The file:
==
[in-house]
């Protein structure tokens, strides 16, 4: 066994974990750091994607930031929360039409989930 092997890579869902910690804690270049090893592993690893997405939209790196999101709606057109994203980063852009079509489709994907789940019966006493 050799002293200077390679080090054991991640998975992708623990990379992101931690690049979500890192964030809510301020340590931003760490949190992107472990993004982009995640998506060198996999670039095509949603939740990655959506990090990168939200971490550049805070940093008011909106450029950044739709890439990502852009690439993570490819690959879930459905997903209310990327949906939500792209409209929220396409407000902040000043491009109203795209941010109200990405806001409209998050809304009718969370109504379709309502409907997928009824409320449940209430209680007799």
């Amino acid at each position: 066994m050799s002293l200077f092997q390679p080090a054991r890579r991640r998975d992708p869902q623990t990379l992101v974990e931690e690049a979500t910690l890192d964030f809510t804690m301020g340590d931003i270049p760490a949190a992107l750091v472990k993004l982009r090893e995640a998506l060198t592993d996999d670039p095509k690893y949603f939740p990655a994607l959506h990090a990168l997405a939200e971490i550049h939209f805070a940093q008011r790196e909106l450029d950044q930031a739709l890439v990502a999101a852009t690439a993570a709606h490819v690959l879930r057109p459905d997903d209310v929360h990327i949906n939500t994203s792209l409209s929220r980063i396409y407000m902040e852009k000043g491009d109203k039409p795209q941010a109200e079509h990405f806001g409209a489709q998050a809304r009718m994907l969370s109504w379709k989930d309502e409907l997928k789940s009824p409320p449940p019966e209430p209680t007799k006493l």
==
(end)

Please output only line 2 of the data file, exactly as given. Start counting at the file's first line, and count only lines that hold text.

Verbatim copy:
């Protein structure tokens, strides 16, 4: 066994974990750091994607930031929360039409989930 092997890579869902910690804690270049090893592993690893997405939209790196999101709606057109994203980063852009079509489709994907789940019966006493 050799002293200077390679080090054991991640998975992708623990990379992101931690690049979500890192964030809510301020340590931003760490949190992107472990993004982009995640998506060198996999670039095509949603939740990655959506990090990168939200971490550049805070940093008011909106450029950044739709890439990502852009690439993570490819690959879930459905997903209310990327949906939500792209409209929220396409407000902040000043491009109203795209941010109200990405806001409209998050809304009718969370109504379709309502409907997928009824409320449940209430209680007799």